April 01, 2018 Practice Points

Pre-Motions Practice: The Meaning of Meaningful Conferral

Two recent decisions help give dimension to the conferral process and show that even in-person conferrals can fall short of what the rules require.

By Andrew J. Felser

Rule 37(a)(1) and all or most local rules require counsel to confer before the court will review a discovery dispute. A judge or magistrate judge may reject a perfunctory conferral such as an exchange of emails or telephone messages. Two recent decisions help give dimension to the conferral process and show that even in-person conferrals can fall short of what the rules require.

In a Kansas personal-injury case, the plaintiff sought production of the insurance-claim file. The defendant objected on the grounds of work-product privilege, attorney-client privilege as to some documents, and relevance. The plaintiff’s counsel delivered a “golden rule” letter cautioning the defense that the dispute needed to be resolved to avoid a motion to compel. Three weeks later, both counsel discussed the dispute in person, and defense counsel indicated he would respond in writing by a specified date. Plaintiff’s counsel waited three days beyond the date, but still received no response. Without further conferral, plaintiff’s counsel then filed his motion to compel.

The magistrate judge ruled that plaintiff’s counsel did not confer as required under the local rule. Having been told that a response to his letter would be forthcoming, counsel’s obligation of good faith required him to attempt to contact defense counsel one last time before filing the motion. Kosjer v. Coffeyville Resources Crude Transp., No. 17-1181 (D. Kan Mar. 5, 2018).

In a Nevada case, counsel discussed their discovery dispute in person at a deposition. On that basis, defense counsel certified that adequate conferral occurred before filing his motion to compel. The magistrate judge disagreed. “While the parties discussed the disputed objections during Plaintiff’s deposition, they did not address the issues with the same level of detail and legal support as they would during briefing a discovery motion.” Guerrero v. Wharton, No. 16-cv-01667 (D. Nev. Jan. 22, 2018).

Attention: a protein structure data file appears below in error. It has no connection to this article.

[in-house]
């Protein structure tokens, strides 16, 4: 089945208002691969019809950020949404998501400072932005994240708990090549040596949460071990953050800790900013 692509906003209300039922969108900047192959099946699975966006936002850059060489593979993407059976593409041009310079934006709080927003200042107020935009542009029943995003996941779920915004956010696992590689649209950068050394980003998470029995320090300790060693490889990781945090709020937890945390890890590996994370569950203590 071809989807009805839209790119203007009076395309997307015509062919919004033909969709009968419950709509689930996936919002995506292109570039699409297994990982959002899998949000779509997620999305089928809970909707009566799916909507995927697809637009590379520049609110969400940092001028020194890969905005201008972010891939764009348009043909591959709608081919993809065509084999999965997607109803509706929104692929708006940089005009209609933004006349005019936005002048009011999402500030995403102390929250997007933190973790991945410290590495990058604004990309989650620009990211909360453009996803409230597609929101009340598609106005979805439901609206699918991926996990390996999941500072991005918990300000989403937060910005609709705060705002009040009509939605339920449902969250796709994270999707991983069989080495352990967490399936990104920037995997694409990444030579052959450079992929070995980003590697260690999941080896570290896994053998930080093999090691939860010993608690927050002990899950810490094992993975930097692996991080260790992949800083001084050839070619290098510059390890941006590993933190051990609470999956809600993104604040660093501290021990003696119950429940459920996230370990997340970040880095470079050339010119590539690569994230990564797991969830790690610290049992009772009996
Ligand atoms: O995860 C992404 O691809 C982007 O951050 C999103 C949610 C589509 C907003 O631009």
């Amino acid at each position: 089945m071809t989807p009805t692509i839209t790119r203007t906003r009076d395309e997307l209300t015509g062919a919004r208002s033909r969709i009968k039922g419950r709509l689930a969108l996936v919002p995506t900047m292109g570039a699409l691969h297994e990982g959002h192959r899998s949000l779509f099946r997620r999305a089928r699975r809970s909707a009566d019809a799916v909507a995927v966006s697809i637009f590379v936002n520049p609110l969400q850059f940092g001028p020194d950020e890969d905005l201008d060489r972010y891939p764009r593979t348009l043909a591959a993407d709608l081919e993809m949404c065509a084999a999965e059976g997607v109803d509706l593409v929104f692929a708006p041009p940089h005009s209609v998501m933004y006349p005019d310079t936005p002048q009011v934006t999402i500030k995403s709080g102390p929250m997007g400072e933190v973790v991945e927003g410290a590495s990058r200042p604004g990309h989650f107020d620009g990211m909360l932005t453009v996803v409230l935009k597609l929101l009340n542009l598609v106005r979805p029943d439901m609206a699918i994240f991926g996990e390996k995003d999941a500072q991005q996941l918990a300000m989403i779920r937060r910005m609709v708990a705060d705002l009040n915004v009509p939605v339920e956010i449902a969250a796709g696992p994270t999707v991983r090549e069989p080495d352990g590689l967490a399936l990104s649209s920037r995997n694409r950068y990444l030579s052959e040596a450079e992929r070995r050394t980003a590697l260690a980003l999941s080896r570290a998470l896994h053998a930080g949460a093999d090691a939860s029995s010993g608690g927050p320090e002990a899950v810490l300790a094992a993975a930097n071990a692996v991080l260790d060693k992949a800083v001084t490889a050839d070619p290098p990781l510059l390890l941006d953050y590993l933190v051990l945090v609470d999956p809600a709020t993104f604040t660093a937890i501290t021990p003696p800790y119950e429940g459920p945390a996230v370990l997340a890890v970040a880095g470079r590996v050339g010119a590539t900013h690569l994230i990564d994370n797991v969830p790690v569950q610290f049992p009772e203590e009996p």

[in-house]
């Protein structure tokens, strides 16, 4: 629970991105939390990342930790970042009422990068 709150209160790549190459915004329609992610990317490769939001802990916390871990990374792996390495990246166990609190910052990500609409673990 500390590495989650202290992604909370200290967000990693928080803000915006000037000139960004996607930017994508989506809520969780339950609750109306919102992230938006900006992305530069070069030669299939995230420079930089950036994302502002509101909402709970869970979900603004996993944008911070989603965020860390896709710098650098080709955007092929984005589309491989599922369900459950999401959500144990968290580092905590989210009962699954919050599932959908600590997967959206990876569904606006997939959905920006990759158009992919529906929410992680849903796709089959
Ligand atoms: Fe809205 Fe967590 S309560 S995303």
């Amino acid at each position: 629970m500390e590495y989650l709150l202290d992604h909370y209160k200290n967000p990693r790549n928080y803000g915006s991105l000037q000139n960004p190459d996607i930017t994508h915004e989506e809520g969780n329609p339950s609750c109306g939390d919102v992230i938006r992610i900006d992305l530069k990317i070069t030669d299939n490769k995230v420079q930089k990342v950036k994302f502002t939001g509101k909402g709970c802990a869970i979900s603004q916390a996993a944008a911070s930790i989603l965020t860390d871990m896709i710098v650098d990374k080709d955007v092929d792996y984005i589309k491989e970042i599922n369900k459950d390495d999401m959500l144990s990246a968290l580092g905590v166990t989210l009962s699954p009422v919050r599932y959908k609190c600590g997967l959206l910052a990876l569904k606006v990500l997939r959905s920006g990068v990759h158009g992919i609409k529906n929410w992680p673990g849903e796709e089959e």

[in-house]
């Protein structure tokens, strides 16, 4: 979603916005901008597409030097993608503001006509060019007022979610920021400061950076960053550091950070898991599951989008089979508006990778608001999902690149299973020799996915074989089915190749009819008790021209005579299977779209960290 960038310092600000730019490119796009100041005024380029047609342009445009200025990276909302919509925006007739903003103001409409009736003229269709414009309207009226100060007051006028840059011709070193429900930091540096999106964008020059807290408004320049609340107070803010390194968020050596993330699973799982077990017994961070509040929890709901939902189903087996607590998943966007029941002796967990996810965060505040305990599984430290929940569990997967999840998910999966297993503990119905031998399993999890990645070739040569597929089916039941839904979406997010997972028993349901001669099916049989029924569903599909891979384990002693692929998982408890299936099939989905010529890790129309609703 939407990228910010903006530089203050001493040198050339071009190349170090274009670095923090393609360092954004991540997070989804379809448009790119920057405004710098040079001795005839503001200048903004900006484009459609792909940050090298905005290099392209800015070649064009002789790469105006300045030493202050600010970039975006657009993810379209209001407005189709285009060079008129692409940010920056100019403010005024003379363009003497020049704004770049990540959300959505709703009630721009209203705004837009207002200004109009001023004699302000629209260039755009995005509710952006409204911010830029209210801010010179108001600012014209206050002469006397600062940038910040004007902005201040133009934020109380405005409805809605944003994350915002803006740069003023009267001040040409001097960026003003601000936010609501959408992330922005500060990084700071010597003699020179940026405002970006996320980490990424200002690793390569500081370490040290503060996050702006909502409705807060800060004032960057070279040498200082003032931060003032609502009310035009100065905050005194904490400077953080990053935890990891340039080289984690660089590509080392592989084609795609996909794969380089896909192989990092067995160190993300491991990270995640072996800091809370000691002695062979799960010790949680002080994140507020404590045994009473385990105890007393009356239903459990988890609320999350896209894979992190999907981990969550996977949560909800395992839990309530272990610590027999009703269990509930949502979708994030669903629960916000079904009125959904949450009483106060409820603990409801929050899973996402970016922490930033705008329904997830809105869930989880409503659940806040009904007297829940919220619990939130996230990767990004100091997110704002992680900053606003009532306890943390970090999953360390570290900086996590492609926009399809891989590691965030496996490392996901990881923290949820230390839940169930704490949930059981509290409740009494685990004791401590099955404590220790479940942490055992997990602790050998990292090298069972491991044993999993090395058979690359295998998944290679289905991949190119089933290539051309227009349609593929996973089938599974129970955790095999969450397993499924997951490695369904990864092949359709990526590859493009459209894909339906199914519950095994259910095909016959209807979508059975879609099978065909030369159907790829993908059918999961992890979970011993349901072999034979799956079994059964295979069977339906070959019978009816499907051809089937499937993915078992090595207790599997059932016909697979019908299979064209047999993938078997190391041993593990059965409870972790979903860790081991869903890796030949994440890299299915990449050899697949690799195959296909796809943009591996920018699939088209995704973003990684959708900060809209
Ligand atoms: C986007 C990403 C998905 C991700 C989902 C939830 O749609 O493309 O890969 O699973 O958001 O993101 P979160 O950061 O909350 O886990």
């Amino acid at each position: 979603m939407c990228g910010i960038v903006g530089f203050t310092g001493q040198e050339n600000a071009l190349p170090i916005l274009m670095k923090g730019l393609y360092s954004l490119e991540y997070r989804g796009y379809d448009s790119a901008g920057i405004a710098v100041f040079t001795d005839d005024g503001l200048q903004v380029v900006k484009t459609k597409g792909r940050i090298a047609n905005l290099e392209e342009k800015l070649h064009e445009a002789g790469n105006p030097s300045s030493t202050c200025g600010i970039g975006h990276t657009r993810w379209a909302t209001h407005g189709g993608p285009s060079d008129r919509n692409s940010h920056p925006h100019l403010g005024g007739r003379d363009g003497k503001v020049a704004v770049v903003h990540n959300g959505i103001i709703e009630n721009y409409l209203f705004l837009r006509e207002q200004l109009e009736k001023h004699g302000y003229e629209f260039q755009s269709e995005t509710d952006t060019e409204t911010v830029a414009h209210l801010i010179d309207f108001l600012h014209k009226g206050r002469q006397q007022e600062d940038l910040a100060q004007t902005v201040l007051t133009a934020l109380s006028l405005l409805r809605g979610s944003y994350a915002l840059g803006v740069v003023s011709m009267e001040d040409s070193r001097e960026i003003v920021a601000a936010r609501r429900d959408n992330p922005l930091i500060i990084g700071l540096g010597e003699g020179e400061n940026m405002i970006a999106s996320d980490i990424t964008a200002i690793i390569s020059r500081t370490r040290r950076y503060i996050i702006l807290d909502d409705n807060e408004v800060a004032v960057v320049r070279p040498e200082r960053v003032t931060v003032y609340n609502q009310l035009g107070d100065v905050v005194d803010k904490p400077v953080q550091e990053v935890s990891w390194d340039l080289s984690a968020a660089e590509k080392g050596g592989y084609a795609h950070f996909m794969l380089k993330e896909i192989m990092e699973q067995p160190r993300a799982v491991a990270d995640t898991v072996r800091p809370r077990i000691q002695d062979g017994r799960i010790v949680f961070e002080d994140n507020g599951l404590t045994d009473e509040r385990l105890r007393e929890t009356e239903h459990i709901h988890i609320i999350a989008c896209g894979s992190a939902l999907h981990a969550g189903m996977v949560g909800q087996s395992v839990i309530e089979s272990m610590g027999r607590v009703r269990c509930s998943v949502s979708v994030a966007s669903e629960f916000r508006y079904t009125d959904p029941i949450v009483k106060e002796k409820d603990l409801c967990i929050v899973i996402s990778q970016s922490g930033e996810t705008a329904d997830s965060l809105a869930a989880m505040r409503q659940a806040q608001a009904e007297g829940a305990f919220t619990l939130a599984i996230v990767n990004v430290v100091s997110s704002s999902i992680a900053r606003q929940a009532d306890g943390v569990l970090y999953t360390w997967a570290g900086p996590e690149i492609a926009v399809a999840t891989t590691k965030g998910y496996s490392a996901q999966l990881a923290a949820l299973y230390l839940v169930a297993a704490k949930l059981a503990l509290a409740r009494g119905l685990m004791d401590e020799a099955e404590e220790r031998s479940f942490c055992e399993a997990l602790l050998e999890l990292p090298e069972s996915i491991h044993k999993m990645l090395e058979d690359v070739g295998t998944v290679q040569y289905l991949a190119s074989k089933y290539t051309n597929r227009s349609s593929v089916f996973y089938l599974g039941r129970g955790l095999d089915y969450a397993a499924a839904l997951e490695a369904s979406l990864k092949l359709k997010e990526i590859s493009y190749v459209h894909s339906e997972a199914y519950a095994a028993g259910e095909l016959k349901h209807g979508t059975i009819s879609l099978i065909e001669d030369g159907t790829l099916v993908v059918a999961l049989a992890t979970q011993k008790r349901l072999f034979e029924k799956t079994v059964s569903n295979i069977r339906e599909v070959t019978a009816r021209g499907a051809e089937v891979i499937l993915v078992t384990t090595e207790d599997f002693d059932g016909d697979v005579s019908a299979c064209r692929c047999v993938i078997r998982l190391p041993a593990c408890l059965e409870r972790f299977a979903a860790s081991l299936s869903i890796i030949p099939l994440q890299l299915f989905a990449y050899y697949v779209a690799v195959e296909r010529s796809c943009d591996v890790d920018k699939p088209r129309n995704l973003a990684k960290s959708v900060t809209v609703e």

Nevertheless, judges may tack differently when faced with a conferral failure. In Guerrero, Judge Koppe declined to hear the dispute altogether, denying the motion without prejudice. In doing so, she offered several rubrics, with citations to authority, to help guide counsel through the conferral process:

  • Discovery is supposed to proceed with minimal involvement of the court.
  • Counsel should strive to be cooperative, practical and sensible, and should seek judicial intervention only in extraordinary situations that implicate truly significant interests.
  • Judges in [the District of Nevada] have held that these rules require that the movant must personally engage in two-way communication with the nonresponding party to meaningfully discuss each contested discovery dispute in a genuine effort to avoid judicial intervention.
  • The consultation obligation promotes a frank exchange between counsel to resolve issues by agreement or to at least narrow and focus matters in controversy before judicial resolution is sought. To meet this obligation, parties must treat the informal negotiation process as a substitute for, and not simply a formalistic prerequisite to, judicial resolution of discovery disputes.
  • The parties must present to each other the merits of their respective positions with the same candor, specificity, and support during the informal negotiations as during the briefing of discovery motions.
  • Certifications must accurately and specifically convey to the court where, how, when, and through whom the respective parties attempted to personally resolve the discovery dispute.
  • Courts may look beyond the certification to determine if a sufficient meet-and-confer actually occurred.

In contrast, though Judge O’Hara denied Kosjer’s motion to compel without prejudice, he addressed the merits of the dispute. His analysis warned the defendant that most of its discovery objections lacked merit. At the same time, he gave the defendant the opportunity to cure those deficiencies before he would consider a motion to compel.

It’s a fair question whether the conferral requirement has been watered down by the judicial trend of setting telephone conferences when first notified of a discovery dispute, thus short-circuiting the motion in which the conferral certificate must appear. Still, these two cases impart some cautionary lessons. First, a conferral certificate should be detailed enough to prove that counsel met (or fully tried to meet) conferral standards. Second, the ideal conferral is unrushed—as rigorous and mindful, perhaps, as the presentation of competing arguments to the court. This might be a difficult adaptation for those of us who remember the “old days”—before judges expected more collaboration and less confrontation. But consider the cost to the client of a motion that proves to be a dud. Ultimately, we confer to serve our clients, not the courts.

 

Andrew J. Felser is an attorney in Denver, Colorado.


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